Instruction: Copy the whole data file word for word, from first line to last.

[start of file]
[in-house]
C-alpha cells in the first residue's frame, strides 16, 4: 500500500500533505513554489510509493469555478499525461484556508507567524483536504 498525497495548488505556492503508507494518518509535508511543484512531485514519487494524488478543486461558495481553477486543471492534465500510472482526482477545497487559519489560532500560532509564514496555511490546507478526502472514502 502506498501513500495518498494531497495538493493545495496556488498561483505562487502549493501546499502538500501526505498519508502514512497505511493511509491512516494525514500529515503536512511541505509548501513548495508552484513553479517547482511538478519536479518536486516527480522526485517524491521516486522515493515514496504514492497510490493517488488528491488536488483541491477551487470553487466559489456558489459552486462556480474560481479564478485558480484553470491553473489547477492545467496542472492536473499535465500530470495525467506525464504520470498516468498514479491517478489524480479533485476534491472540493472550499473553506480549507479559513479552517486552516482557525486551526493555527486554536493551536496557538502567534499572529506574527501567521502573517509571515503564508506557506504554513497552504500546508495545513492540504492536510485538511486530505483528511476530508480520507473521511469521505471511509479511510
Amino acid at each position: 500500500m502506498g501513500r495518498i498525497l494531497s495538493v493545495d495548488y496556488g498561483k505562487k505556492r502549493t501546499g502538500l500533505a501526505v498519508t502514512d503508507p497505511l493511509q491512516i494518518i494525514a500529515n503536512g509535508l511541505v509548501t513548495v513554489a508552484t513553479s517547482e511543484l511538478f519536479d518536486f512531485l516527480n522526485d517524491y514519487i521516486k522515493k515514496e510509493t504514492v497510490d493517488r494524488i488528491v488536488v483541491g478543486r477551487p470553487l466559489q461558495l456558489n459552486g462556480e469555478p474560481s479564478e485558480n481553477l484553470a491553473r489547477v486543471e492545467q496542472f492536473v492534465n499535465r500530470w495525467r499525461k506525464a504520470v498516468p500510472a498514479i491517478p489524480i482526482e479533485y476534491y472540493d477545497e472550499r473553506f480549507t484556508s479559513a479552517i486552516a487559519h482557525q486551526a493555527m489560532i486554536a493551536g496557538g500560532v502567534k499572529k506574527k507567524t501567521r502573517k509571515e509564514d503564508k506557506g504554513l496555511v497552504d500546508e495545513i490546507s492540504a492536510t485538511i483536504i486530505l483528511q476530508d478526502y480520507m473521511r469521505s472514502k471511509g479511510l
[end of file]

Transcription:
[in-house]
C-alpha cells in the first residue's frame, strides 16, 4: 500500500500533505513554489510509493469555478499525461484556508507567524483536504 498525497495548488505556492503508507494518518509535508511543484512531485514519487494524488478543486461558495481553477486543471492534465500510472482526482477545497487559519489560532500560532509564514496555511490546507478526502472514502 502506498501513500495518498494531497495538493493545495496556488498561483505562487502549493501546499502538500501526505498519508502514512497505511493511509491512516494525514500529515503536512511541505509548501513548495508552484513553479517547482511538478519536479518536486516527480522526485517524491521516486522515493515514496504514492497510490493517488488528491488536488483541491477551487470553487466559489456558489459552486462556480474560481479564478485558480484553470491553473489547477492545467496542472492536473499535465500530470495525467506525464504520470498516468498514479491517478489524480479533485476534491472540493472550499473553506480549507479559513479552517486552516482557525486551526493555527486554536493551536496557538502567534499572529506574527501567521502573517509571515503564508506557506504554513497552504500546508495545513492540504492536510485538511486530505483528511476530508480520507473521511469521505471511509479511510
Amino acid at each position: 500500500m502506498g501513500r495518498i498525497l494531497s495538493v493545495d495548488y496556488g498561483k505562487k505556492r502549493t501546499g502538500l500533505a501526505v498519508t502514512d503508507p497505511l493511509q491512516i494518518i494525514a500529515n503536512g509535508l511541505v509548501t513548495v513554489a508552484t513553479s517547482e511543484l511538478f519536479d518536486f512531485l516527480n522526485d517524491y514519487i521516486k522515493k515514496e510509493t504514492v497510490d493517488r494524488i488528491v488536488v483541491g478543486r477551487p470553487l466559489q461558495l456558489n459552486g462556480e469555478p474560481s479564478e485558480n481553477l484553470a491553473r489547477v486543471e492545467q496542472f492536473v492534465n499535465r500530470w495525467r499525461k506525464a504520470v498516468p500510472a498514479i491517478p489524480i482526482e479533485y476534491y472540493d477545497e472550499r473553506f480549507t484556508s479559513a479552517i486552516a487559519h482557525q486551526a493555527m489560532i486554536a493551536g496557538g500560532v502567534k499572529k506574527k507567524t501567521r502573517k509571515e509564514d503564508k506557506g504554513l496555511v497552504d500546508e495545513i490546507s492540504a492536510t485538511i483536504i486530505l483528511q476530508d478526502y480520507m473521511r469521505s472514502k471511509g479511510l